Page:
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The reason Millie Bobby Brown stopped using social media could help teens everywhere

'It’s really hard to be hated on when you don’t know who you are yet.'

millie bobby brown, millie bobby brown social media, millie bobby brown allure

It's not easy being a teen. Online hate makes it even harder.

You could blame the perils of fame as the reason Millie Bobby Brown recently announced that she had deleted all social media from her phone. And it would make sense—people are notoriously callous and vitriolic with comments to those who reach celebrity status.

But really, the “Stranger Things” star’s decision sheds light on something more universal, especially for teens.

During an interview with Allure, Brown shared that someone else now handles her Facebook and Instagram, and her Twitter and TikTok have been deleted. Her phone now looks nothing like what most teenager’s devices look like. This virtual purge came as a result of being inundated with online hate and sexual advances from older men.


Yes, the fact that she rocketed to stardom at the age of 10 has exacerbated the amount of attention she receives both off and online, but these are rather common occurrences for teenagers—59% have experienced cyber bullying, according to the Pew Research Center. The National Library of Medicine also states that over half of all “internet-initiated assault victims” are between 13 and 15 years old.



Brown opened up even more about the tolls that online abuse took on her mental health, and it offers some brilliant insight into the very specific challenges that younger generations face in this digital age.

“It’s really hard to be hated on when you don’t know who you are yet,” she told Allure. “So it’s like, ‘What do they hate about me? ’Cause I don’t know who I am.’ It’s almost like, ‘Okay, I’m going to try being this today.’ [And then they say], ‘Oh, no, I hate that.’ ‘Okay. Forget that. I’m going to try being this today.’ ‘Oh, my God! I hate when you do that.'”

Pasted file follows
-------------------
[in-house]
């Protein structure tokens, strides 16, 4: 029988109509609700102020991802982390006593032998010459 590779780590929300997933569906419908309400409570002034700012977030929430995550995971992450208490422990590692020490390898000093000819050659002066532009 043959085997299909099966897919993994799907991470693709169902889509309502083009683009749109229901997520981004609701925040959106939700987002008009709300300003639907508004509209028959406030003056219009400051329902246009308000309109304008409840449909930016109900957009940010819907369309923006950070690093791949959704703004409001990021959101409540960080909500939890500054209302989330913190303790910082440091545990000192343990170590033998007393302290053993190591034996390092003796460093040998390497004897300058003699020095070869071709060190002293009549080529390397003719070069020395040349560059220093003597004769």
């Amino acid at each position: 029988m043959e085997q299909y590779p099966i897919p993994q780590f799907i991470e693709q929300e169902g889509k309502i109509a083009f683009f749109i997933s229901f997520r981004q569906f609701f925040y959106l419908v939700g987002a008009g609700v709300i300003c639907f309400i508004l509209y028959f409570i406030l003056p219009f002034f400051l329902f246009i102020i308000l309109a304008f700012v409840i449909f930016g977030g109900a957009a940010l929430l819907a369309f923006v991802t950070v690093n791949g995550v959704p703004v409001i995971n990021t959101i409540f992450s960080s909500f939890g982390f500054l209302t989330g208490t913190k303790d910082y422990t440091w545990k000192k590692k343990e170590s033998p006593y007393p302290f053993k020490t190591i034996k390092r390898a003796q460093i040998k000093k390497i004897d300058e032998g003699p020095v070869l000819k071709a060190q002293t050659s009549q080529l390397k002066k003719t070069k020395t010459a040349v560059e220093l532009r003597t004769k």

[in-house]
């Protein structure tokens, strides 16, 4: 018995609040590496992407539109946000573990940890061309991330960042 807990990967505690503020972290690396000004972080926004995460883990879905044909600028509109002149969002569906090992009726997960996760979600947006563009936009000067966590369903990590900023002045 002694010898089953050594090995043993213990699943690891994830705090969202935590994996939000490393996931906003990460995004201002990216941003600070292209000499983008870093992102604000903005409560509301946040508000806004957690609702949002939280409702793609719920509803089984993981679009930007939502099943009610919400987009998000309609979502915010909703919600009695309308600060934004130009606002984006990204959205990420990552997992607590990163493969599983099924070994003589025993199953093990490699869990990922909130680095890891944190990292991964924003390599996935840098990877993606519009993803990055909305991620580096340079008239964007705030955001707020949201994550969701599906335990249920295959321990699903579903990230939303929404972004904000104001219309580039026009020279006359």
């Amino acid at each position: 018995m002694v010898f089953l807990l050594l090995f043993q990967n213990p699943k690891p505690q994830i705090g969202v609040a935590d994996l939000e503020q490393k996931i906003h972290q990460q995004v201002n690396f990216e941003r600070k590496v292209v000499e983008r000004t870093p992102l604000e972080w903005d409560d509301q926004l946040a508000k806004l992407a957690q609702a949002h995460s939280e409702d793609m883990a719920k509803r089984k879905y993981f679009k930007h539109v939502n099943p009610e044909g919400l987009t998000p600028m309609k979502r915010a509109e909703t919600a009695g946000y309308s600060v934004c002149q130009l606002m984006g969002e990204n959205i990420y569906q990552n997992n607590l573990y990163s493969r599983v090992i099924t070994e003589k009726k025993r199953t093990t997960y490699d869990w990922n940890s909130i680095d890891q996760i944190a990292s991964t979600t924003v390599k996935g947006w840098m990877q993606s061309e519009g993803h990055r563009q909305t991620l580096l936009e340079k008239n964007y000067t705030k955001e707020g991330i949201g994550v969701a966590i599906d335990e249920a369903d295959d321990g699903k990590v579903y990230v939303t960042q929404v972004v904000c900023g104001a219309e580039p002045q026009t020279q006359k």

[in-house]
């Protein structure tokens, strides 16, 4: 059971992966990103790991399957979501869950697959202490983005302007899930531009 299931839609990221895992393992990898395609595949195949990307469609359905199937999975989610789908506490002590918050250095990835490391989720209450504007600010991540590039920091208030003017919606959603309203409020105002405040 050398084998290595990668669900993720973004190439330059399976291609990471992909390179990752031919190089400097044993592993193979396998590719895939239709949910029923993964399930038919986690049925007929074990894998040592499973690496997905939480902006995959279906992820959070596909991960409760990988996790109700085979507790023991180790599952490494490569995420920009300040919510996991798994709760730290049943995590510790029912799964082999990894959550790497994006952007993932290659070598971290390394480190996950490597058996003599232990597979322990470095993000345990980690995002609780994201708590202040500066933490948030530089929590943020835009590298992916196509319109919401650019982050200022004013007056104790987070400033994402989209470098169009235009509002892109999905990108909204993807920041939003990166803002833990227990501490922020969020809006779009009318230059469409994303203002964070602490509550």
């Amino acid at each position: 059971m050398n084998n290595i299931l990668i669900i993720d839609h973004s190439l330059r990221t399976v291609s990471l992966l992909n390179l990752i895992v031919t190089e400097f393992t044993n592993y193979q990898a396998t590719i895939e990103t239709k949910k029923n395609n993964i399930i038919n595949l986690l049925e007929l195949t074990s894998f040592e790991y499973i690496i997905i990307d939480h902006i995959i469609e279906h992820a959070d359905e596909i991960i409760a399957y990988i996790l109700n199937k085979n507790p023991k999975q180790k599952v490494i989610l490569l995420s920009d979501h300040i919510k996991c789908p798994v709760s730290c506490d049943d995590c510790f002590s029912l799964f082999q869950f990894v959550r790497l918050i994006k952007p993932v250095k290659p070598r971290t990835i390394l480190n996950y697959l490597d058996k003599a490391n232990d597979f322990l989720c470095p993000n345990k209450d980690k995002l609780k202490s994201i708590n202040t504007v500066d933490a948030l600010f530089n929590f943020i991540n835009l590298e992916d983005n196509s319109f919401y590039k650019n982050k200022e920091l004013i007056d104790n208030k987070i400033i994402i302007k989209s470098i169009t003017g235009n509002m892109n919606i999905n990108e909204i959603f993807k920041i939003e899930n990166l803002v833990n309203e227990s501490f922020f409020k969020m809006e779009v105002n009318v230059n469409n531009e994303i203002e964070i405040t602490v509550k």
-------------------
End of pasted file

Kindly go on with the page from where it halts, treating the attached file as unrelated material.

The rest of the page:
That’s exhausting to read, let alone experience. It’s no wonder why Brown admitted to “shutting down” to cope with the pressure. Receiving ridicule and judgment is never easy, let alone during the difficult phase of figuring out your identity.

Some of the inappropriate online behavior was also spurned by a troubling relationship Brown shared with TikTok star Hunter Ecimovic, who not only went live on social media in 2021 to make crude remarks about the young actress, but also made claims of “grooming” her. Brown’s relationship was already, as the actress put it, an “unhealthy situation,” a situation made all the more toxic by online harassment.

But it’s not about total separation from all things virtual. Instead, Brown decides to focus on quality interactions. She still speaks directly to fans through the blog on Florence by Mills, the website for her Gen-Z oriented skincare. Though no comments are allowed.


Plus, she surrounds herself with a healthy support system IRL. During a panel promoting the third season of “Stranger Things” she recalled being able to lean on friend and model Karlie Kloss. Brown told the Associated Press, “she gave me some amazing advice…rise above the hate. Keep being, you know, beautiful within yourself, and then that will show beauty inward out.”

Really, online hygiene is a vital skill for almost anyone today, regardless of age or status. But man, is it important for those in their formative years. Deleting social media from the phone might not be the best solution for all teenagers, but having the conversation about what can be done to protect mental health is worth having.

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